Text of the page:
Advise Anna of her legal position

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1. Advise Anna of her legal position

In order for a contract to be valid there must be an agreement, giving rise to obligations that are enforceable by law, between two people with the intention to be bound by their promises. In the immediate case of Anna, through her candle manufacturing business, she has placed herself to be liable under a number contractual situations.

A person who wishes to prove that they are legally bound under contract to another person must first demonstrate a number of factors are present. It must be shown that an agreement has been reached between the two parties, in a form that is recognised as valid by the law. This is shown when one party makes an offer and the second party accepts this offer. There must have been an intention, on both sides, to become legally bound by there actions.

Sometimes the contract can become more complicated and more details, such as consideration and intention, play a more important part when analysing the contract between the two parties. This is expressed in the case of Gibson v Manchester City Council, [1978] 1 WLR 520 (CA), per Lord Denning MR,
when he stated;

“To my mind it is a mistake to think that all contracts can be analysed into the form of offer and acceptance. I know in some of the text books it has been the custom to do so: but, as I understand the law, there is no need to look for a strict offer and acceptance. You should look at the correspondence as a whole and at the conduct of the parties and see there from whether the parties have come to an agreement on everything that was material.”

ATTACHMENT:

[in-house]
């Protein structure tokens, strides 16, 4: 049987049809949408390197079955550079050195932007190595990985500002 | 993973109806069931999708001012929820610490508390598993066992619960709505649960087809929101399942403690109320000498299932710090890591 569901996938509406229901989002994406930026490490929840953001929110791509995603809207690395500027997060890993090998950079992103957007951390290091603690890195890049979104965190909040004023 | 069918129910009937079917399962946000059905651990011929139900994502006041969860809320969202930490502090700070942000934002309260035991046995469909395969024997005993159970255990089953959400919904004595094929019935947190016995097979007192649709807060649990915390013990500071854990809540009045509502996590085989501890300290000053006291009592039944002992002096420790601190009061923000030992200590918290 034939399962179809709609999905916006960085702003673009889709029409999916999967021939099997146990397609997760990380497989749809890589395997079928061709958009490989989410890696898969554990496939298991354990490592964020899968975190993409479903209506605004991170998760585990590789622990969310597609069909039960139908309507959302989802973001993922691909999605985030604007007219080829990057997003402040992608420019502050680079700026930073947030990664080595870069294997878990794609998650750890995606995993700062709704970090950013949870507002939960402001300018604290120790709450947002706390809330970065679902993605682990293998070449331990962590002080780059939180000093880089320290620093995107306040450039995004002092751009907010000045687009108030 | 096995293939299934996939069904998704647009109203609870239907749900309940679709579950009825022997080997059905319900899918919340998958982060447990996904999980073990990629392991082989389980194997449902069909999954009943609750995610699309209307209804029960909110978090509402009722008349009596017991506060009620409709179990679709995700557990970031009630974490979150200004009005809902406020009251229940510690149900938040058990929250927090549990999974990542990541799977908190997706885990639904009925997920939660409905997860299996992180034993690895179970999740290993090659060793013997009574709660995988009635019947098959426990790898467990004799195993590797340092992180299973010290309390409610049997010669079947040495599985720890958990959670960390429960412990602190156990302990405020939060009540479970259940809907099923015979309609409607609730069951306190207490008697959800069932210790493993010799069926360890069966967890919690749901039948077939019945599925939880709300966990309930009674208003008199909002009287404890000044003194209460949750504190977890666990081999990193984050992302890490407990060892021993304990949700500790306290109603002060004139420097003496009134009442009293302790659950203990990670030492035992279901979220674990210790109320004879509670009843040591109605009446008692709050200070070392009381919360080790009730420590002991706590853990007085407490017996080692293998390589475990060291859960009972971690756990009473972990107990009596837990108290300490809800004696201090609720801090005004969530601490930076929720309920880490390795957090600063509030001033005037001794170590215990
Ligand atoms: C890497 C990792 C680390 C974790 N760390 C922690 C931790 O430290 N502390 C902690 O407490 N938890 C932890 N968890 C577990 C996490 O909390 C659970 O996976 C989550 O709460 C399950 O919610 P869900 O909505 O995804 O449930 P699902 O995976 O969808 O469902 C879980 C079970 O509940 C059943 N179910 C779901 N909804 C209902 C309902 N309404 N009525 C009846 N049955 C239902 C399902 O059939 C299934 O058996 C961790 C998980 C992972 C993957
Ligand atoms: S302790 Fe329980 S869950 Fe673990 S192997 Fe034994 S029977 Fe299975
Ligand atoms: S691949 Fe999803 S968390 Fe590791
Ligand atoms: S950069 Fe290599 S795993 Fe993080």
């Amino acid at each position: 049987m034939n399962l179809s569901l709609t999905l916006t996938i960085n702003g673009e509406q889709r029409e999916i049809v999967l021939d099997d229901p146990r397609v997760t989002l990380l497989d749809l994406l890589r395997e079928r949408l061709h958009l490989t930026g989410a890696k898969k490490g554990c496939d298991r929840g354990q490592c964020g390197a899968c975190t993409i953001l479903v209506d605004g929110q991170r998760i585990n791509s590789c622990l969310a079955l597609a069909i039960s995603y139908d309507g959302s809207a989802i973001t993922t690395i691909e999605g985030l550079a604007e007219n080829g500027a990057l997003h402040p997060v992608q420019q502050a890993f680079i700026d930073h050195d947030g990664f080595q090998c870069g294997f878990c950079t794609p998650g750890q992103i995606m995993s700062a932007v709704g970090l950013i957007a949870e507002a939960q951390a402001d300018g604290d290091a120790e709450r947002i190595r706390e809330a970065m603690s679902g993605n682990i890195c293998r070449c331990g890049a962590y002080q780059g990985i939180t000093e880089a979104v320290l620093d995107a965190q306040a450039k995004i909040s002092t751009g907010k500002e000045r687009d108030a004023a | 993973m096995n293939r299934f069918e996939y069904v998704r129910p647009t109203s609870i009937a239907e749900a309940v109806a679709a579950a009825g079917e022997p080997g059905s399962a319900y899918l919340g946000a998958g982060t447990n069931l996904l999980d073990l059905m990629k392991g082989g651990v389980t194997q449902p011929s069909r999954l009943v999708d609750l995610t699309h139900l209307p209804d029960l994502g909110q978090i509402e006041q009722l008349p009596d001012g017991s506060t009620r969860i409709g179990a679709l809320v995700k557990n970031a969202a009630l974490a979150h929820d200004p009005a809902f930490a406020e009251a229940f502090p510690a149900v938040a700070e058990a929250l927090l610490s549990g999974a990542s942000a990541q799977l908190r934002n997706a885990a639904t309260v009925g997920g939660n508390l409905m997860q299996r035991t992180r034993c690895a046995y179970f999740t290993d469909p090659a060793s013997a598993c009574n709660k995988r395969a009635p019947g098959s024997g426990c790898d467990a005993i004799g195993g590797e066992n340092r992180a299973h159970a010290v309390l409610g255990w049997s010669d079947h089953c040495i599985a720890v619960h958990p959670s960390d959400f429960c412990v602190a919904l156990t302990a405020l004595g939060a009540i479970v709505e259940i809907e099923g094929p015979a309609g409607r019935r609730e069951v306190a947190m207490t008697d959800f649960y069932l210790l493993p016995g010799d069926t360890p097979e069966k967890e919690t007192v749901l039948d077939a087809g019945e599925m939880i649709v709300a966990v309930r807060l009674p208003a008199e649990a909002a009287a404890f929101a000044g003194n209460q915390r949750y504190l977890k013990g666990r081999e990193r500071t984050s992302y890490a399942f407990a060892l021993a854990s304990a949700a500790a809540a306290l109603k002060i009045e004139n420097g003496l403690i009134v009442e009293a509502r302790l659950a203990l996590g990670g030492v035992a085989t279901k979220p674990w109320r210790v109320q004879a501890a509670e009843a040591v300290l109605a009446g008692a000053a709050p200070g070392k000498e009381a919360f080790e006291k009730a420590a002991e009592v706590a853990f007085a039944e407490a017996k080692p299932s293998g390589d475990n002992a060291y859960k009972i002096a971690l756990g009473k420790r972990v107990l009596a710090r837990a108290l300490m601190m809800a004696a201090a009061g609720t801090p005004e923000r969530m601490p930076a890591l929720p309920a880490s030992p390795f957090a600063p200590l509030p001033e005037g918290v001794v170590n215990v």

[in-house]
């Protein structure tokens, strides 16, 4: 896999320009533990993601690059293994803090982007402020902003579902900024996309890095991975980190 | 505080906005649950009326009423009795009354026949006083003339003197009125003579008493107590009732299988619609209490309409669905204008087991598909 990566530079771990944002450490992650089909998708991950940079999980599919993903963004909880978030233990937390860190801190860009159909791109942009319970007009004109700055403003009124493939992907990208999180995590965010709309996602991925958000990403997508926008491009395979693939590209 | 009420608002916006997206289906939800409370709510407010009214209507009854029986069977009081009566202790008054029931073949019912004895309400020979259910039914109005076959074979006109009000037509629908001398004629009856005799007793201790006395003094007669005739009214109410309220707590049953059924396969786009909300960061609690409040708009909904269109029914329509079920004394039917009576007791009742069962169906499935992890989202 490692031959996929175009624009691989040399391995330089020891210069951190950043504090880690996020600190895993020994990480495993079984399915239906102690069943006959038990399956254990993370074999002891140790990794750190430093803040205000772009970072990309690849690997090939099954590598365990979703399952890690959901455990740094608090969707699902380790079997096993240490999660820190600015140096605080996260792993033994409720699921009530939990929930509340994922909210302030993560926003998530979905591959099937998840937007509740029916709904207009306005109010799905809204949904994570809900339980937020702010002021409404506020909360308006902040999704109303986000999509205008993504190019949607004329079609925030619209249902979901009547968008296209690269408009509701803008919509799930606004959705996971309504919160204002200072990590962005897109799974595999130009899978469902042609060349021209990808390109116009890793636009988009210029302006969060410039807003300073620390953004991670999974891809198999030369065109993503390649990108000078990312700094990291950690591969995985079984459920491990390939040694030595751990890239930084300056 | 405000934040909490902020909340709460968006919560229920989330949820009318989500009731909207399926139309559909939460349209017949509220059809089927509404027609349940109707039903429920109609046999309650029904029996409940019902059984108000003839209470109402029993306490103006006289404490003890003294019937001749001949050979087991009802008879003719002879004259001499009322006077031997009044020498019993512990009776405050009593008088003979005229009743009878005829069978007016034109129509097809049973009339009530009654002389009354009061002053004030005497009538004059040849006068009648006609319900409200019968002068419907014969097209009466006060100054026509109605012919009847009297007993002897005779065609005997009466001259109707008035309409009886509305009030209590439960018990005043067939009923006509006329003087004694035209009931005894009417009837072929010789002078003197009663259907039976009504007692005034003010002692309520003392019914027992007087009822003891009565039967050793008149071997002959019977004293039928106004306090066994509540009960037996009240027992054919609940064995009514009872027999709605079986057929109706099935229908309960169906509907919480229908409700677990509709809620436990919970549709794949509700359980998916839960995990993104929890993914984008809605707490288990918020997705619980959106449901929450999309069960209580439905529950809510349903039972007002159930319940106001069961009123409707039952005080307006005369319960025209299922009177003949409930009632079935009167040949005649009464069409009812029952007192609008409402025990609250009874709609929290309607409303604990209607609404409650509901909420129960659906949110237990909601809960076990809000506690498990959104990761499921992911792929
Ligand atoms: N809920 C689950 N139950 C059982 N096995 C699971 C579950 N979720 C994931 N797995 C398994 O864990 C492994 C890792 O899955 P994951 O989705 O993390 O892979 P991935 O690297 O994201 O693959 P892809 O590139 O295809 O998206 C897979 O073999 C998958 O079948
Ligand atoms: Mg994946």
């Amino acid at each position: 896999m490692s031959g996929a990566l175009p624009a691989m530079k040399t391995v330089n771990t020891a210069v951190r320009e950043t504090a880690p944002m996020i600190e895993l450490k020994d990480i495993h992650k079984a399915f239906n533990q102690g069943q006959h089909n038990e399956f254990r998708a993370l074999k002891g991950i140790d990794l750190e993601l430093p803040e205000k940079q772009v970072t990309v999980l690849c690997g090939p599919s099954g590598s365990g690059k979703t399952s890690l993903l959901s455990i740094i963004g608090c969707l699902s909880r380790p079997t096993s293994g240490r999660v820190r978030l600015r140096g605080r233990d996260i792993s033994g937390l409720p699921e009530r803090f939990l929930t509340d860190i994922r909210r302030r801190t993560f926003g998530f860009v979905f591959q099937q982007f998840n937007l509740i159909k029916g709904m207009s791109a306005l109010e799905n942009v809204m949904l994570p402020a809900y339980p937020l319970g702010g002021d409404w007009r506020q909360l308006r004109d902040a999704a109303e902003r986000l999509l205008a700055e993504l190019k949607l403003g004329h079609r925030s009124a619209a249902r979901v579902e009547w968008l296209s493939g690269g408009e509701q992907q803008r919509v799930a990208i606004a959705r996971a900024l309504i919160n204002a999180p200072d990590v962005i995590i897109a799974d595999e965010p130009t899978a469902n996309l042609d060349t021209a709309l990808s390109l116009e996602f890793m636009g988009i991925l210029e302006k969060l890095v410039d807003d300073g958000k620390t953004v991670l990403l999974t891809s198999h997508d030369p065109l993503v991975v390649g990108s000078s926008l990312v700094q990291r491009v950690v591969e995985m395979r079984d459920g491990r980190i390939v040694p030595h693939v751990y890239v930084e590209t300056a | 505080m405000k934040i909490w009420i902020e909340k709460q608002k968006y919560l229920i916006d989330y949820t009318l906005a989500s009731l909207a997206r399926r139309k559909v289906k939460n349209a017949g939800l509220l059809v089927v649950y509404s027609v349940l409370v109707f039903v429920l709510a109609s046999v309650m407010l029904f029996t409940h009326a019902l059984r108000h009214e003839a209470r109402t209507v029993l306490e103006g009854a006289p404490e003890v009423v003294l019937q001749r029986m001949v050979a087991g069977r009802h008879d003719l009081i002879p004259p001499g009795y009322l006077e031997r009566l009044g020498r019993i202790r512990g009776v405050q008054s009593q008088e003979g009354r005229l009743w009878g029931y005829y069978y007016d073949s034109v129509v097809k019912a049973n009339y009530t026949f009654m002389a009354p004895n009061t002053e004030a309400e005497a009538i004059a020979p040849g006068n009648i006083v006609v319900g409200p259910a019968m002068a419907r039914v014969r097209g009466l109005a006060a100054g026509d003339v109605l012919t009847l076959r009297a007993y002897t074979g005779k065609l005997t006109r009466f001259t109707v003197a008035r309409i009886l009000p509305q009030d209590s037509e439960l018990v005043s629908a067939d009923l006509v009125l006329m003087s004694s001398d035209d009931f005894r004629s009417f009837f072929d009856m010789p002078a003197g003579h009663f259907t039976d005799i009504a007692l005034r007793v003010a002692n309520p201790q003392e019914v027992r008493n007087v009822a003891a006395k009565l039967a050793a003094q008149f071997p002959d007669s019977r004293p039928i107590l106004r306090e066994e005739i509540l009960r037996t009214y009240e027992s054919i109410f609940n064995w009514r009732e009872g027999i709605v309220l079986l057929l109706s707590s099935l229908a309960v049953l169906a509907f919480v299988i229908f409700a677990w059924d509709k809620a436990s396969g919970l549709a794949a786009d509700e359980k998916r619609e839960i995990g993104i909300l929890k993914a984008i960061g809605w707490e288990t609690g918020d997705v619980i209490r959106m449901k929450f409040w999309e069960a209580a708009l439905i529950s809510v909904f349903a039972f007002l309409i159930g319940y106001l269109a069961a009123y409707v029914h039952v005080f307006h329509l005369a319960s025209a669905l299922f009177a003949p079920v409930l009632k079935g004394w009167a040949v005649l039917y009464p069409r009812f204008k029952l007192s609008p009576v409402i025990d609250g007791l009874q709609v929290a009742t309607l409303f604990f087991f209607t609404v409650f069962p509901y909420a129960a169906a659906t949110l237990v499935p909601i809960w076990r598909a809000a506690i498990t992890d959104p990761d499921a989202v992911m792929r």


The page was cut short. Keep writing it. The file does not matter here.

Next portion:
Thus acceptance must be shown in a form, which is recognised by law and can be enforced by the courts. This means that the acceptance cannot be too vague, incomplete or uncertain.

This can be implemented in the instant case of Anna v Erawax; when they refused to pay her the £12,000 loyalty bonus. When the Erawax Company contacted Anna they promised to pay her the £12,000 if she ‘confirmed Erawax to be their wax suppliers’. Which she affirmed to her customers, therefore fulfilling the terms of the agreement, expressing her acceptance and intending to be legally bound.

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This is supported in the case of Carlill v Carbolic Smoke Ball Co [1893] 1 QB 265; where it was ruled that acceptance is deemed when one party, the offeree, fulfils all parts of the offer put forward by the offerer. The Carbolic Smoke Ball company made an advertisement claming that they would pay £100 to anyone who contracted the flu virus within one year of using their patent medicine. When Carhill used the medicine she later contracted the virus and Carbolic argued that there needed to be a formal acceptance of the offer before they became liable. The court found ...

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